#RivetingReviews: Mandy Wight reviews UN AMOR by Sara Mesa

I really enjoyed Sara Mesa’s short story collection Mala Letra (Bad Handwriting), so was delighted to find that Peirene Press are now publishing her novel Un Amor in English translation. Some of the same themes from the short story collection are present in the novel – power in everyday relationships, claustrophobic spaces, the need to escape, miscommunication – but the unsettling atmosphere that Mesa excels at creating is drawn out here, expertly plotted and paced to maximise tension over 170 pages.

The book tells the story of Nat, a woman in her thirties who arrives in a small village, La Escapa, in southern Spain, where she intends to rent a house for a few months to work on a literary translation. She has numerous practical difficulties to contend with: the house is basic and ill-equipped and the garden, where she’s trying to grow vegetables, is dry and unyielding. The weather is intense: blistering heat alternating with ferocious storms, her nights tormented by mosquitoes, spiders and salamanders, her days by flies and ants overrunning the kitchen.

Relationships with the locals are no less challenging. There’s Nat’s landlord, an unpleasant, rude and leery man, whose presence has ‘the power to contaminate the house in just a few seconds’. He demands that she pay the rent in cash, so he can make monthly visits to stare at her breasts. There’s Píter, nicknamed ‘the hippy’, who becomes a friend yet is forever telling Nat what to do, one of those annoying people with a stream of bright ideas as to what she should cook/plant/grow. There’s the young shop assistant, keen to escape to the bright lights of Cárdenas, who gives Nat the lowdown on the locals, such as the elderly brother and sister suspected of having had an incestuous relationship, whose house now stands in ruins with ‘God’s Punishment’and ‘Shame’ graffitied chillingly across the walls.

It’s hard for Nat to know who to trust here, how to read the codes in this new community, and this is reflected in her difficulty with the translation she’s working on. The author is not writing in her native language, prompting Nat to wonder, ‘is each unexpected or ambiguous word an error based on a lack of knowledge of the language, or an intended effect resulting from intense consideration? There’s no way to know.’ There’s an awareness, too, of the emptiness of language, a performance with no meaning in the case of Roberta, suffering from dementia, who reproduces words from a TV programme, ‘learned words, seemingly unconnected, words with limited meanings.’ Sometimes it’s just the sound of language that draws attention, the German ‘with his odd way of speaking, knocking his syllables together, like he’s in a rush or being abrupt’. This is of a piece with the author’s finely tuned ear and her use of auditory detail to increase tension: ‘creaks and squeaks, air whistling through the shutters, the fan’s hum, Sieso’s toe-nails click-clacking on the old wooden porch, pacing around the stake.’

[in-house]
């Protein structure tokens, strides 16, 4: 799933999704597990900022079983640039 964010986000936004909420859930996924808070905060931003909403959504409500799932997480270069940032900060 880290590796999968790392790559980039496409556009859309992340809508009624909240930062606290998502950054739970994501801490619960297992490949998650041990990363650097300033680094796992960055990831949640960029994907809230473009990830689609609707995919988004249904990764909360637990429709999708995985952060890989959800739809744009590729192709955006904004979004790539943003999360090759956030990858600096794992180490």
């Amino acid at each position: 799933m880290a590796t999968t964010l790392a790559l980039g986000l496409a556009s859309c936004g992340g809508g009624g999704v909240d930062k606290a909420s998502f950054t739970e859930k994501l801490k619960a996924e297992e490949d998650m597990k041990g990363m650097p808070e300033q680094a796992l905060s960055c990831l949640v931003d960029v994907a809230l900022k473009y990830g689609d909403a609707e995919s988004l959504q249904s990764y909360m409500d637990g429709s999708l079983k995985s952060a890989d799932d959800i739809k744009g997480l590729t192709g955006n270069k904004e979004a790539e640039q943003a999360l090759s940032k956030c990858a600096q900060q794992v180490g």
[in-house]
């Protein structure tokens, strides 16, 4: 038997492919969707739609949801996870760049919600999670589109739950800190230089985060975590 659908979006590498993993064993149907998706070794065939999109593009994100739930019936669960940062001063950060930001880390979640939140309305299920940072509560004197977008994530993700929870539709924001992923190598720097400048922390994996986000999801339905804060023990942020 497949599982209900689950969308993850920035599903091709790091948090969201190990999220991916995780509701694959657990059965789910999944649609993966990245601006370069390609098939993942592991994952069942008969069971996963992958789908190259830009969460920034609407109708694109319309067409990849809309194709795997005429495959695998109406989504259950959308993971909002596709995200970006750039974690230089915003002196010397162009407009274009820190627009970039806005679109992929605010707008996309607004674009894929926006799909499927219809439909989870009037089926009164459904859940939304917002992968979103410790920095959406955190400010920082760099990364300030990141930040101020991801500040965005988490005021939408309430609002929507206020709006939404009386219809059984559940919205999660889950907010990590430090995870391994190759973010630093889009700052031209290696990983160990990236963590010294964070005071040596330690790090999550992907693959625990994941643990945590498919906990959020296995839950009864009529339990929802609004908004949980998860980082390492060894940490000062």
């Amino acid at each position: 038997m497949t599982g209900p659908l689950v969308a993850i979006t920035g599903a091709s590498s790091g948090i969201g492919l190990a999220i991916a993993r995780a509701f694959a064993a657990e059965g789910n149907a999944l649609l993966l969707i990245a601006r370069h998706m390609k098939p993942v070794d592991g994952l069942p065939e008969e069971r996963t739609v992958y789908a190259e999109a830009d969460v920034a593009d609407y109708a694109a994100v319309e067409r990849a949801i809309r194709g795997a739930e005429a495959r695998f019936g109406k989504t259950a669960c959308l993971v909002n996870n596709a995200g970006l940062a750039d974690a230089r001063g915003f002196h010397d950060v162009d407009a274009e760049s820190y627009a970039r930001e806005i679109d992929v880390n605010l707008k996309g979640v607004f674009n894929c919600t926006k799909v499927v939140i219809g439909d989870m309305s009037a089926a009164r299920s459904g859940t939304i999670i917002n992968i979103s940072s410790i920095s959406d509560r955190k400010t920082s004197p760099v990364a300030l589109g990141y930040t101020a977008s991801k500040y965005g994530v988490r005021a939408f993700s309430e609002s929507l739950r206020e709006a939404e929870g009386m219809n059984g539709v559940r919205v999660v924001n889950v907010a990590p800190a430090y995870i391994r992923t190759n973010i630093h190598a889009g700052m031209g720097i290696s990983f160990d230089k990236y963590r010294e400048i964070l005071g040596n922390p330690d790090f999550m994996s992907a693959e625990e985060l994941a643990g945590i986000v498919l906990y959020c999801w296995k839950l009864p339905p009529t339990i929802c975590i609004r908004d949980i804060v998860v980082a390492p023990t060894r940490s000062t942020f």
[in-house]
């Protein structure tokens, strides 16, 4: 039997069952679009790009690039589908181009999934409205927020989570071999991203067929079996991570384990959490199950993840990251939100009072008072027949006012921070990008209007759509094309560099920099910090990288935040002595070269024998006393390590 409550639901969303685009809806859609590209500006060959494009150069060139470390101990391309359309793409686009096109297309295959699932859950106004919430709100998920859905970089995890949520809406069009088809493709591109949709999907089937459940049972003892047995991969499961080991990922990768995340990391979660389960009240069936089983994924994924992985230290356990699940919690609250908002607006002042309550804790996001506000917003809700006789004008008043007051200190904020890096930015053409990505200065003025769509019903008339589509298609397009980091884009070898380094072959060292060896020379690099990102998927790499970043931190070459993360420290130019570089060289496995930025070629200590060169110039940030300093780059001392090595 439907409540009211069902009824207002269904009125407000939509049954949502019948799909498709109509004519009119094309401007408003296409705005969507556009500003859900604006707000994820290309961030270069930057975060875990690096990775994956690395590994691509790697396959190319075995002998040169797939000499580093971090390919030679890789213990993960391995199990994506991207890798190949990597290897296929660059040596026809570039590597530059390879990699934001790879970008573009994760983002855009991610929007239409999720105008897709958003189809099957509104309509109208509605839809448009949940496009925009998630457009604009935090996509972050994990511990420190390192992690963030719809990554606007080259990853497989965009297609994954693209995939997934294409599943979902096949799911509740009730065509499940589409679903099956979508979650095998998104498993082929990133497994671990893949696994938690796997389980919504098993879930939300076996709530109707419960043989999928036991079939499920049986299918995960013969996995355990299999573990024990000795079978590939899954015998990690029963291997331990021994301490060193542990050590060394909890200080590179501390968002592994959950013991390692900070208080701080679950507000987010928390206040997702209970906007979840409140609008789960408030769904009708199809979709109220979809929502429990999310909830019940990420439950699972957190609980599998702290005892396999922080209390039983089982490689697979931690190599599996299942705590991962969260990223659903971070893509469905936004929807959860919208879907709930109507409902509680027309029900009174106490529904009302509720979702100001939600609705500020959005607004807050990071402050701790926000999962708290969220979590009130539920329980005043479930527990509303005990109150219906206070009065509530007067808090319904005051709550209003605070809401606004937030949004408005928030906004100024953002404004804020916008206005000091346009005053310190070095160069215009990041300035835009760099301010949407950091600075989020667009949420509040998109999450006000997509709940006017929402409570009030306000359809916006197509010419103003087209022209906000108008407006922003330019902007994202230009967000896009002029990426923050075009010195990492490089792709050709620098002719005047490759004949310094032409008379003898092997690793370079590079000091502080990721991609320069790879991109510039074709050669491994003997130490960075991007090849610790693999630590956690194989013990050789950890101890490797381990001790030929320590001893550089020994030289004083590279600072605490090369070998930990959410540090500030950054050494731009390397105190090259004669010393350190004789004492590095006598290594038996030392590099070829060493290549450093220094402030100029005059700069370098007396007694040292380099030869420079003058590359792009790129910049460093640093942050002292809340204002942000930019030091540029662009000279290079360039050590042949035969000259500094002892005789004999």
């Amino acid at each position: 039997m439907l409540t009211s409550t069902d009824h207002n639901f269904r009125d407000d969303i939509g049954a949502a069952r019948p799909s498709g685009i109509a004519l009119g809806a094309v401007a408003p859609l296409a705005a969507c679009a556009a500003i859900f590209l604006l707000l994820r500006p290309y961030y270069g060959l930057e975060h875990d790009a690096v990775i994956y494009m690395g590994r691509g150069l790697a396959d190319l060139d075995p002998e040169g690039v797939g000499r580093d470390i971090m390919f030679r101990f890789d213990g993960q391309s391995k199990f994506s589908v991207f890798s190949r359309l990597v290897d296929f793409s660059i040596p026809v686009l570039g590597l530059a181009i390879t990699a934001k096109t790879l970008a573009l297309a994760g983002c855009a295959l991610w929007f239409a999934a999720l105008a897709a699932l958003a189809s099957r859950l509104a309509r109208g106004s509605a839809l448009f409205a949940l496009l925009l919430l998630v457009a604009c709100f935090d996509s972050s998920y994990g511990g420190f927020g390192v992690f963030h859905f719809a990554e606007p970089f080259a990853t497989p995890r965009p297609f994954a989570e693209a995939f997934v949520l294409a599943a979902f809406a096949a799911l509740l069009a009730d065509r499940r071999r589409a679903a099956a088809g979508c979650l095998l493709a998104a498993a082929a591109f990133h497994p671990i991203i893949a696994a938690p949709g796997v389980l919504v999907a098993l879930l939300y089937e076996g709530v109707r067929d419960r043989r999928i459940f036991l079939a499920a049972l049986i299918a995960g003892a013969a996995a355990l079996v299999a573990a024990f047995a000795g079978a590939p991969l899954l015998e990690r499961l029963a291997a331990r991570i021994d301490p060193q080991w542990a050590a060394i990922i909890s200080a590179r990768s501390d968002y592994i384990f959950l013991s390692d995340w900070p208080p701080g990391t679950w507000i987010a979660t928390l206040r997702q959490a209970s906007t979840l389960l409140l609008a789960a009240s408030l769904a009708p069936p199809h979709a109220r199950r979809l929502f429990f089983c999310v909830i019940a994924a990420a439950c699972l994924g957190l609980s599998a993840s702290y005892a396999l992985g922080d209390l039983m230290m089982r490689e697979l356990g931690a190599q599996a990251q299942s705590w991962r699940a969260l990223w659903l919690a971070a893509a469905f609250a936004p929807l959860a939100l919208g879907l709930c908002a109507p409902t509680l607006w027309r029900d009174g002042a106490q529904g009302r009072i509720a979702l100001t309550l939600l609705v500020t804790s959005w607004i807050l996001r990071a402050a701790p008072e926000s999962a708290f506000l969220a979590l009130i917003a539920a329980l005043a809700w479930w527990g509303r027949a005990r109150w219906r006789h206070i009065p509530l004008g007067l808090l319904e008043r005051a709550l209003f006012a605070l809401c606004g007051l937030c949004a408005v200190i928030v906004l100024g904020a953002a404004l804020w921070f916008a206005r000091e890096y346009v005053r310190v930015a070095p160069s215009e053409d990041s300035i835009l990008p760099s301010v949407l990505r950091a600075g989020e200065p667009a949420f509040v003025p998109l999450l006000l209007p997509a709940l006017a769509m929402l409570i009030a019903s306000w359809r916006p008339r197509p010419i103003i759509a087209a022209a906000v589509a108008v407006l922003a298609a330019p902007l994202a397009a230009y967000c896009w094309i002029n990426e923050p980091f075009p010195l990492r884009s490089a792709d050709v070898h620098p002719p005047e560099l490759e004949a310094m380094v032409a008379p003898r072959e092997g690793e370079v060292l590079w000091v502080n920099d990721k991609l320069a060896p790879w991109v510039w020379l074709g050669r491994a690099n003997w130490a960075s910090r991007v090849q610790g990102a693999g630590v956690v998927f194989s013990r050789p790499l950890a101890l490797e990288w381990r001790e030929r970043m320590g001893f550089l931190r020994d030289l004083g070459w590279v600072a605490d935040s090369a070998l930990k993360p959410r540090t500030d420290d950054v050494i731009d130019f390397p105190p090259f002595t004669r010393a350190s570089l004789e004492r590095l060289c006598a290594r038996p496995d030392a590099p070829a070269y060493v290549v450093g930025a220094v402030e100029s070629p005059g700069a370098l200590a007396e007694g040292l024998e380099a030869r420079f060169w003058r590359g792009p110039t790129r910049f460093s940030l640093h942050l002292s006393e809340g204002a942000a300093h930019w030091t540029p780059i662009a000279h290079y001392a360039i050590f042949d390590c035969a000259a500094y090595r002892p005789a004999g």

The plot takes a new turn when Nat’s predatory landlord refuses to mend the leaking roof, and she’s offered practical help from an unexpected quarter. The consequences of this are played out in the second half of the novel, and involve Nat becoming sexually infatuated with her lover, to the detriment of everything else in her life. She can no longer concentrate on translating, and takes her eye off the ball with Sieso, the hopelessly ill-trained dog that the landlord has left her. Suffice to say, a horrible accident occurs, and Nat is only saved from very serious consequences by her neighbours’ decision not to press charges. Suddenly we’re plunged back into an incident from Nat’s past that she confessed to Píter earlier in the book as the reason for her coming to La Escapa – an act of wrongdoing on her part, where the victim had forgiven her, but could at any time turn this into condemnation. Nat had come to La Escapa to escape ‘the power of the victim’, only to find herself, nightmarishly, in the same situation again.

There’s a clever exploration of power relationships in this novel, highlighted by Nat’s essential vulnerability as an outsider in the community and as the object of the predatory male gaze. But it’s Sara Mesa’s technical skill, her careful pace and plotting, her succinct but vivid language, which also keep our attention and unnerve us. And I love the way she can take us from the vastness of the external natural world one minute to the smallest of details the next: from the hulking form of the El Glauco mountain to the snake in the woodpile, ‘a snub-nosed adder with an insolent snout and scowling, concentrated expression’. It’s a powerful read indeed, and one that I thoroughly recommend.  

Reviewed by Mandy Wight


Written by Sara Mesa 

Translated by Katie Whittemore

Published by Peirene Press (2024)

June 2024 #RivetingReviews titles are available to buy from bookshop.org.

Mandy Wight has published several translations from German on the No-Mans-Land Website, including excerpts from novels by Ursula Krechel, Nina Jäckle, Ulrike Edschmid, Natascha Wodin and Monika Helfer. In 2018 she was awarded the Goethe-Institut Award for New Translation for her translation of an extract from Juli Zeh’s novel Unterleuten. She writes on books in English and in translation at her blog Peakreads.

Read Mandy Wight’s #‎RivetingReview of THE UNBREAKABLE HEART OF OLIVA DENARO by Viola Ardone

Read Mandy Wight’s #‎RivetingReview of KAIROS by Jenny Erpenbeck

Category: June 2024Reviews


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